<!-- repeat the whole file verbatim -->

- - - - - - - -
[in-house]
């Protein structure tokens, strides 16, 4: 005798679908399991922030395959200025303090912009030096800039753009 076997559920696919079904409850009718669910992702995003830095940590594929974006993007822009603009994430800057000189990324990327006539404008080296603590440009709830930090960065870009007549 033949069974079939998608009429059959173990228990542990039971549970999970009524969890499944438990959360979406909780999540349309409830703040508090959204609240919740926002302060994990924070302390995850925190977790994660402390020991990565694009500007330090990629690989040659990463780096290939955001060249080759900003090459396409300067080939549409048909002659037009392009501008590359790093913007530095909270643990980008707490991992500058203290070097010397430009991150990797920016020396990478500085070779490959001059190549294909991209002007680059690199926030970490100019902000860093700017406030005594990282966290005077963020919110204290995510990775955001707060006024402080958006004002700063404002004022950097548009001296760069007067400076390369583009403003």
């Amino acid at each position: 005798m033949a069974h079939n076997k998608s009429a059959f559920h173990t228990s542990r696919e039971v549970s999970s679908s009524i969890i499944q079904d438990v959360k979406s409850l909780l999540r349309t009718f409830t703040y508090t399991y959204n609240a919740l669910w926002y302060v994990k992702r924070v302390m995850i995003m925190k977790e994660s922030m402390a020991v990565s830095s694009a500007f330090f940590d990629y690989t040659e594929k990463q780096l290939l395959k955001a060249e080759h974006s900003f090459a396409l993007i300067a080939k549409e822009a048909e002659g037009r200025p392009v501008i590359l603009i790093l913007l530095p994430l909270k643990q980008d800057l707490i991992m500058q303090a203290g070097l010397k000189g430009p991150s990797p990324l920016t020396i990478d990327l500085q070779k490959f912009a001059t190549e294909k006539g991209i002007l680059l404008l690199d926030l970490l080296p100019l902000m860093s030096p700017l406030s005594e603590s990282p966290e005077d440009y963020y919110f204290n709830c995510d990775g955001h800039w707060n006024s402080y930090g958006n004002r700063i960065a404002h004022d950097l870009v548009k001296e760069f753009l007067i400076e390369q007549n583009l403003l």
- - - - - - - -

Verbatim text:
[in-house]
């Protein structure tokens, strides 16, 4: 005798679908399991922030395959200025303090912009030096800039753009 076997559920696919079904409850009718669910992702995003830095940590594929974006993007822009603009994430800057000189990324990327006539404008080296603590440009709830930090960065870009007549 033949069974079939998608009429059959173990228990542990039971549970999970009524969890499944438990959360979406909780999540349309409830703040508090959204609240919740926002302060994990924070302390995850925190977790994660402390020991990565694009500007330090990629690989040659990463780096290939955001060249080759900003090459396409300067080939549409048909002659037009392009501008590359790093913007530095909270643990980008707490991992500058203290070097010397430009991150990797920016020396990478500085070779490959001059190549294909991209002007680059690199926030970490100019902000860093700017406030005594990282966290005077963020919110204290995510990775955001707060006024402080958006004002700063404002004022950097548009001296760069007067400076390369583009403003």
């Amino acid at each position: 005798m033949a069974h079939n076997k998608s009429a059959f559920h173990t228990s542990r696919e039971v549970s999970s679908s009524i969890i499944q079904d438990v959360k979406s409850l909780l999540r349309t009718f409830t703040y508090t399991y959204n609240a919740l669910w926002y302060v994990k992702r924070v302390m995850i995003m925190k977790e994660s922030m402390a020991v990565s830095s694009a500007f330090f940590d990629y690989t040659e594929k990463q780096l290939l395959k955001a060249e080759h974006s900003f090459a396409l993007i300067a080939k549409e822009a048909e002659g037009r200025p392009v501008i590359l603009i790093l913007l530095p994430l909270k643990q980008d800057l707490i991992m500058q303090a203290g070097l010397k000189g430009p991150s990797p990324l920016t020396i990478d990327l500085q070779k490959f912009a001059t190549e294909k006539g991209i002007l680059l404008l690199d926030l970490l080296p100019l902000m860093s030096p700017l406030s005594e603590s990282p966290e005077d440009y963020y919110f204290n709830c995510d990775g955001h800039w707060n006024s402080y930090g958006n004002r700063i960065a404002h004022d950097l870009v548009k001296e760069f753009l007067i400076e390369q007549n583009l403003l």